Mindful Self-Compassion (MSC)
An 8 Session Program in Bangalow, Thursday evenings, April 28 – June 16
Facilitated by James Bennett-Levy
Assisted by Judy Rankin
Do you sometimes (or often) find yourself being overly self-critical? anxious? feeling not quite good enough? angry? distressed at the hard time you are giving yourself?… sound familiar? The Mindful Self-Compassion (MSC) program has been developed by leading compassion writers/researchers A/Prof. Kristin Neff and Dr. Chris Germer from the USA. The MSC program teaches the skills of motivating oneself/others with (self-)compassion, mindfulness and kindness rather than self-criticism.
MSC is an evidence-based self-experiential 8 week program, the purpose of which is to create a different (kinder) relationship with yourself, and to learn the skills of self-compassion. So many people in western society have learned to be hard on themselves – relentlessly self-critical, expecting themselves to excel in every dimension, enough is never enough. For those suffering from depression or anxiety, the self-criticism sometimes extends to self-disgust, self-loathing, and self-hatred. The MSC program is purposely experiential (rather than conceptual) – because self-compassion isn’t a ‘head thing’, it’s something we need to embody. Compassion is an orientation, a motivation and a set of embodied skills. As the Dalai Lama has said, compassion is about sensitivity to suffering (mindfulness) and the desire or motivation to alleviate it (compassion).
This 8 week program will be held in Bangalow April 28 – June 16. MSC is a skills training program – not a group therapy program. Many of those we anticipate coming will be health professionals, educators, people working in community services, carers in various roles, and people who find themselves doing a lot of giving to others and don’t necessarily have a great attitude towards themselves. So if this fits for you, or if you have clients or friends who you think would benefit from the program, please pass on the information. It is open to all. There will be a limited number of places for people who can get a doctor’s referral to do MSC under a mental health program.
You can to find out more about MSC from the Centre for Mindful Self-Compassion website http://www.centerformsc.org/; by getting a further information from firstname.lastname@example.org; or by going to the Compassionate Mind Australia website, and following links to Mindful Self-Compassion Videos and Practitioner Tools http://compassionatemind.org.au.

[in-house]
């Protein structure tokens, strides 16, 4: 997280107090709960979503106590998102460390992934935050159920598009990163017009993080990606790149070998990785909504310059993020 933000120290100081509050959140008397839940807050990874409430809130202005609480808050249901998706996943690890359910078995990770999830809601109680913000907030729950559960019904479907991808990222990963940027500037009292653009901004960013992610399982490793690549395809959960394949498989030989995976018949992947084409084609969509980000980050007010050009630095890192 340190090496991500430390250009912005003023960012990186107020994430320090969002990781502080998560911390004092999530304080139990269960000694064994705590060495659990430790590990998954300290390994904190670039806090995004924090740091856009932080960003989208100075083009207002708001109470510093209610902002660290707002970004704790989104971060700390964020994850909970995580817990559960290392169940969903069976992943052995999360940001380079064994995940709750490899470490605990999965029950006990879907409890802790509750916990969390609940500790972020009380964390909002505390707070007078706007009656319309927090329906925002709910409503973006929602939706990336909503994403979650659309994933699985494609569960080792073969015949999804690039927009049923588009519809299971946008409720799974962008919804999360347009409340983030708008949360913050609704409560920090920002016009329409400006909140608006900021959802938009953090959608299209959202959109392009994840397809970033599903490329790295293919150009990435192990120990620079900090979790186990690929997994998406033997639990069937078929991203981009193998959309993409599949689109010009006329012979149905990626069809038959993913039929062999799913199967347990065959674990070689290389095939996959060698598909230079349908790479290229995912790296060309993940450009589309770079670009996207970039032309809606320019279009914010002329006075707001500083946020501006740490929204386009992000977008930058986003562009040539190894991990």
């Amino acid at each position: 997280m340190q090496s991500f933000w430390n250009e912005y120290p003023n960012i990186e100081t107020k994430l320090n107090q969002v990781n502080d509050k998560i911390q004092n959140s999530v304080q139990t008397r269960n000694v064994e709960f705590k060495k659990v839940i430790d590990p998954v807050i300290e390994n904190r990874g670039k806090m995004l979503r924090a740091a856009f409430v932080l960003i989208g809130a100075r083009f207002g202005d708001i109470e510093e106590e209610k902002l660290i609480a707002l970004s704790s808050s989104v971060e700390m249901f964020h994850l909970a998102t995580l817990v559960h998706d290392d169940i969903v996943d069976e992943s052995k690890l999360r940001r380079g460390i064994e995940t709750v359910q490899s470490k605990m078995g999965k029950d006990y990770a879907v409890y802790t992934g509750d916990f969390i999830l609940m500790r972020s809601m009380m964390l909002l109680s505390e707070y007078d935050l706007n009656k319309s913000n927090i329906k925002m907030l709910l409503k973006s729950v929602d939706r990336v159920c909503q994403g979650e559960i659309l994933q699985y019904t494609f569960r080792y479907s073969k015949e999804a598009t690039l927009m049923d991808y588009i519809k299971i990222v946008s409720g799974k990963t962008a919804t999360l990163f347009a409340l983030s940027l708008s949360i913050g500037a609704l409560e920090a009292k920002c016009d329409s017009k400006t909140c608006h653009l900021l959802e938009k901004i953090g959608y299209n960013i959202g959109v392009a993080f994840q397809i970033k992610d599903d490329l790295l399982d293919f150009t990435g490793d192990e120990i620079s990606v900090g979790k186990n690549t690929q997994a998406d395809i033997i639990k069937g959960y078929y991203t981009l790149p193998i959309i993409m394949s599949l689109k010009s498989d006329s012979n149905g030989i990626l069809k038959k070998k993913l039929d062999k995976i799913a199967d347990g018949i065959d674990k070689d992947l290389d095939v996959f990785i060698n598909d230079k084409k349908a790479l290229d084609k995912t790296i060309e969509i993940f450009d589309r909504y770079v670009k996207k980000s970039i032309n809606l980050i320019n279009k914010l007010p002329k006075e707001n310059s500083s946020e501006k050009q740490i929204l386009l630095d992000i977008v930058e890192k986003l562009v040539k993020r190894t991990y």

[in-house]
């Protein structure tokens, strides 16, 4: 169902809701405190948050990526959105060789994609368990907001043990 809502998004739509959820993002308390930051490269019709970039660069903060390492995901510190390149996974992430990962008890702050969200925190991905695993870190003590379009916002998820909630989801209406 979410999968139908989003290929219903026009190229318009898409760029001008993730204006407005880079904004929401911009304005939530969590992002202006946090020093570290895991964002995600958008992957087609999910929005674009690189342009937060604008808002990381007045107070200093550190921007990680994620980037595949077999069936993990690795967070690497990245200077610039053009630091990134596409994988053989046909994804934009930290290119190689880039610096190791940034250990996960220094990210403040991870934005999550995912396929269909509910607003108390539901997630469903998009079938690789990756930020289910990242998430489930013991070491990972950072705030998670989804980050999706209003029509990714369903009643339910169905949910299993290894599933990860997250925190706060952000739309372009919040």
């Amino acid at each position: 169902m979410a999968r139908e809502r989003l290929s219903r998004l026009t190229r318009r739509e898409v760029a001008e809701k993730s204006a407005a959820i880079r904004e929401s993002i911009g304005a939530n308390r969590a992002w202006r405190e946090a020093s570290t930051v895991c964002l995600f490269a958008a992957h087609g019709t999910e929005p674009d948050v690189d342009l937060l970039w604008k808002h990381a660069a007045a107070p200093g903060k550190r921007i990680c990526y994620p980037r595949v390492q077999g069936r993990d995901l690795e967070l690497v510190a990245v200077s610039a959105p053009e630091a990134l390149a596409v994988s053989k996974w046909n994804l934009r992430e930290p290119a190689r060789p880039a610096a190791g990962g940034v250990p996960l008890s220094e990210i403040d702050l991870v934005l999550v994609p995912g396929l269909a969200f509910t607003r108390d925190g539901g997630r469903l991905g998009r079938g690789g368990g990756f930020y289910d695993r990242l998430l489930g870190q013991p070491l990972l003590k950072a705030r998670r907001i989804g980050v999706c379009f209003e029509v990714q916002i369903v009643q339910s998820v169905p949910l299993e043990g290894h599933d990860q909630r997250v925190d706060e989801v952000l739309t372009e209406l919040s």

Have a think. If you are interested in doing MSC, or you have friends/colleagues for whom the program may be just the thing, please apply soon as we expect the places may fill quite quickly.
Where? Yogalates Studio, 72 Byron Street, Bangalow
When? Thursday evenings, 5.30-8.30, April 28 to June 16 and one Sunday morning, probably May 22.
Cost? $400, or $360 early bird by April 14
James’ experience of MSC:
“I did my first program with the founders of MSC, Christopher Germer and Kristin Neff in the USA in 2012. By the end of the 5 day intensive, I was hooked. Since then, I’ve been back to the USA to do the program twice more including the Teachers Training. In Australia, I’ve been leading MSC workshops for the past two years. In almost 40 years as a clinical psychologist, its probably the most life-changing program I’ve been involved with.”
“In 2011, James introduced me to Professor Tania Singer who studies the neuroscience of compassion. We spent a morning together discussing the differences between the neural circuitry underlying empathy versus compassion. This provided me with a new understanding of how compassion works therapeutically to support clients to change. I also realised how using compassion as a guiding principle in motivational interviewing had inadvertently built my resilience in working with others’ suffering. Continuing my learning in this area, last year I attended a Mindful Self Compassion 5-day Intensive. That experience has deepen my appreciation of the power of mindful self-compassion practices in healing and accepting emotional and physical pain in self and others.”